Established in 1837, the Government School of Design was the first design school in Britain. Its aim was to raise the standard of British manufactures by improving design – the same spirit of reform underpinned the 1851 Great Exhibition, which included what were regarded as some of the world's finest manufactures. Owen Jones helped select objects from the Great Exhibition to be included in the School of Design's teaching collections. He then used these 'best examples' to develop key principles for the school's teaching programme – one which championed notions of proportion, harmony, utility and fitness, and which encouraged a unified approach to design for both buildings and objects.
Christopher Dresser was Owen Jones's most famous disciple, and the most successful graduate from the School of Design. An expert in botany, he contributed plant studies to Jones's seminal design sourcebook. Jones firmly believed that the best principles in design were derived from forms found in nature. When Dresser himself became a lecturer at the School of Design he promoted plant structures as rich sources of inspiration. The diagrams below illustrate how Dresser reduced botanical drawings to their core structural elements. He hunted within these basic arrangements of stems, leaves and flowers to discover new models for design. This scientific deconstruction of form and structure was similar in spirit to Owen Jones's methodical study of Islamic decoration at the Alhambra.
The Grammar of Ornament, 1856
19th-century Britain was dominated by historical revivals such as Neoclassicism and the Gothic Revival. These design movements were riddled with religious and social connotations. Instead, Owen Jones sought a modern style with none of this cultural baggage. Setting out to identify the common principles behind the best examples of historical ornament, he formulated a design language that was suitable for the modern world, one which could be applied equally to wallpapers, textiles, furniture, metalwork and interiors.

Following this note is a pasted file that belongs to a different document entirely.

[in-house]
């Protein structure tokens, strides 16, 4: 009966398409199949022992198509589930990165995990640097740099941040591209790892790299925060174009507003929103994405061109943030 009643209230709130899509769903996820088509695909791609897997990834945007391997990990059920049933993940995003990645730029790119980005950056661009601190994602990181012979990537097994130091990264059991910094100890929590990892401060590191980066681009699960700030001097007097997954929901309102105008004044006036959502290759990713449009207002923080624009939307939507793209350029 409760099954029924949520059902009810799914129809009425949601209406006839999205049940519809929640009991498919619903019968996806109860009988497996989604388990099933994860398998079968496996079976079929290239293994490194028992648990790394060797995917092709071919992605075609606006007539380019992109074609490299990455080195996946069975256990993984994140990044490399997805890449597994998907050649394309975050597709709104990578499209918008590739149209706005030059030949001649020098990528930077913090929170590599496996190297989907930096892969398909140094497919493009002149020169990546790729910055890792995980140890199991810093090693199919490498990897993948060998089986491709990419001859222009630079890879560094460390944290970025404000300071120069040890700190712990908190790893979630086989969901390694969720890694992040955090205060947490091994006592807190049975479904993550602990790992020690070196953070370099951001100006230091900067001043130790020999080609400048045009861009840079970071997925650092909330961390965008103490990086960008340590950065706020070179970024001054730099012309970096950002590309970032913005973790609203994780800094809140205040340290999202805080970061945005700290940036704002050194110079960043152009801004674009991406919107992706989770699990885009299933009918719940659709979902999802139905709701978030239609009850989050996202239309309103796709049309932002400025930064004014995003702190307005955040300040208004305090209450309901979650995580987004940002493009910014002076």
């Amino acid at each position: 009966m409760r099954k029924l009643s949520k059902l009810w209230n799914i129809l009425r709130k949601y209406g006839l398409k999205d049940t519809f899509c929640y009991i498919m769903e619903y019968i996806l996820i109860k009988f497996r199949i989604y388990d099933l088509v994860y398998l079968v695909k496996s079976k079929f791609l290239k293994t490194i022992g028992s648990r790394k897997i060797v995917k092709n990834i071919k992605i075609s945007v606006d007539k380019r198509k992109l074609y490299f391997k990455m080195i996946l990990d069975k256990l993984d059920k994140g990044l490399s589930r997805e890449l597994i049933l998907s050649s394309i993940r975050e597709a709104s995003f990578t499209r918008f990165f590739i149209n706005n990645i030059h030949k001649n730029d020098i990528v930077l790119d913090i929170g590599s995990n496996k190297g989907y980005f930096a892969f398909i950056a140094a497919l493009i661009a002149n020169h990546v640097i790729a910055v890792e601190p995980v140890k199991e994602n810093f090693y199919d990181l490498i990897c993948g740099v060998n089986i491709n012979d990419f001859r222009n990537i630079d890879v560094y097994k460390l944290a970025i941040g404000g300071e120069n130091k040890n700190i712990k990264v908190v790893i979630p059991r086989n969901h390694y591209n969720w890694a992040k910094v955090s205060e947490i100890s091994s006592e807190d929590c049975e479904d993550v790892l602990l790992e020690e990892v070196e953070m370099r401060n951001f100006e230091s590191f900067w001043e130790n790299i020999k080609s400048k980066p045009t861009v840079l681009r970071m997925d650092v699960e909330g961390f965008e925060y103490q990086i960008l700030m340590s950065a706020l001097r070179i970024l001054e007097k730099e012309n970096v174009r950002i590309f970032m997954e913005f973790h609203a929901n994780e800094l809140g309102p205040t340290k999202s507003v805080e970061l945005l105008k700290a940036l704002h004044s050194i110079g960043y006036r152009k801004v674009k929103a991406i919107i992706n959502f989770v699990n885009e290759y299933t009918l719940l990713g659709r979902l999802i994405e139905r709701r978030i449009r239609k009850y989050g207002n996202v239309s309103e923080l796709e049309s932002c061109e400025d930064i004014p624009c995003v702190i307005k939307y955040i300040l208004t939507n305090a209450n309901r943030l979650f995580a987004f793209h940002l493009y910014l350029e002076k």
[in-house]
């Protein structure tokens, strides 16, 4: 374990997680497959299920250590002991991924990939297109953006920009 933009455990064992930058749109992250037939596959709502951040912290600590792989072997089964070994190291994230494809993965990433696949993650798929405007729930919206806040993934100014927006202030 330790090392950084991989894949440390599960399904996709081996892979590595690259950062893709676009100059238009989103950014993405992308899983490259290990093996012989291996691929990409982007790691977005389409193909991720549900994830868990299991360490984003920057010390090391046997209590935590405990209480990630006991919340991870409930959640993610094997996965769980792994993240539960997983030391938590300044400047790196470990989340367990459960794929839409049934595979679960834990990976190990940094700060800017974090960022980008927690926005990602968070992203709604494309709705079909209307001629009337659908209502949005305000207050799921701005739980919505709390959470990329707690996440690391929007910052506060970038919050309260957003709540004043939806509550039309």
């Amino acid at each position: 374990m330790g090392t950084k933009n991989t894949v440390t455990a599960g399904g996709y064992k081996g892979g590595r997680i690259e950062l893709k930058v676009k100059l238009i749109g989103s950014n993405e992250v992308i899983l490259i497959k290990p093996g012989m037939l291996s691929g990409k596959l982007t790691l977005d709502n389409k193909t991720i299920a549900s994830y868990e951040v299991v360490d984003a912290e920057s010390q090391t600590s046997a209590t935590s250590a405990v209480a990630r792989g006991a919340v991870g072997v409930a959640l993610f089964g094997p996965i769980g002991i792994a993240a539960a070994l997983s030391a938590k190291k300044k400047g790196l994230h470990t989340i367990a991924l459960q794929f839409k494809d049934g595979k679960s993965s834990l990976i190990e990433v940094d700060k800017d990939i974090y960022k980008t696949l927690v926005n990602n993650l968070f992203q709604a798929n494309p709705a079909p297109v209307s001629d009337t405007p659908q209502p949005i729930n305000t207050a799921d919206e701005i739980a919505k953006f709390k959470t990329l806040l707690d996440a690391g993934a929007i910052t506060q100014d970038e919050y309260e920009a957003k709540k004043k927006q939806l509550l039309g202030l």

Owen Jones finessed his theories on decorative design through various articles and lectures. He had helped organise the School of Design's teaching collections but was aware that many designers had limited access to these objects and to his teaching. He therefore decided to publish his ground-breaking design manual The Grammar of Ornament as a summary of his design theories. It would act as a collection of the 'best' examples of ornament and decoration from other cultures and other periods.
The V&A holds in its collection many of Owen Jones' original drawings for The Grammar of Ornament – explore a selection in our slideshow below.
The South Kensington Museum
The School of Design collections, collectively known as the Museum of Ornamental Art, were eventually moved to a site in South Kensington that had been bought through profits from the Great Exhibition. This museum later became the V&A. Henry Cole, another key figure in design reform, had helped Jones publish The Grammar of Ornament, and in his capacity as first director of the South Kensington Museum, asked Jones to design a series of galleries known as the 'Oriental Courts'. The Oriental Courts comprised of two galleries: an Indian Court and a Chinese and Japanese Court, which showcased the museum's growing collection of objects from these countries.
The Oriental Courts had closed to the public by the end of the 19th century and unfortunately Jones's designs were later painted over. The rooms were used as the kitchens for the V&A restaurant for many years. However, conservation work carried out in the 1980s revealed that much of the original decoration still remains intact beneath the whitewash.
Such was the impact and influence of The Grammar of Ornament that it's easy to forget that Jones was, first and foremost, an architect. Sadly, many of his built projects have long since been demolished. They include St James's Hall – London's principle concert venue for almost 50 years, and two shopping emporiums: the Crystal Palace Bazaar and a showroom for Osler's, the glassware manufacturer. Their sumptuous interiors were breath-taking monuments to leisure and consumption.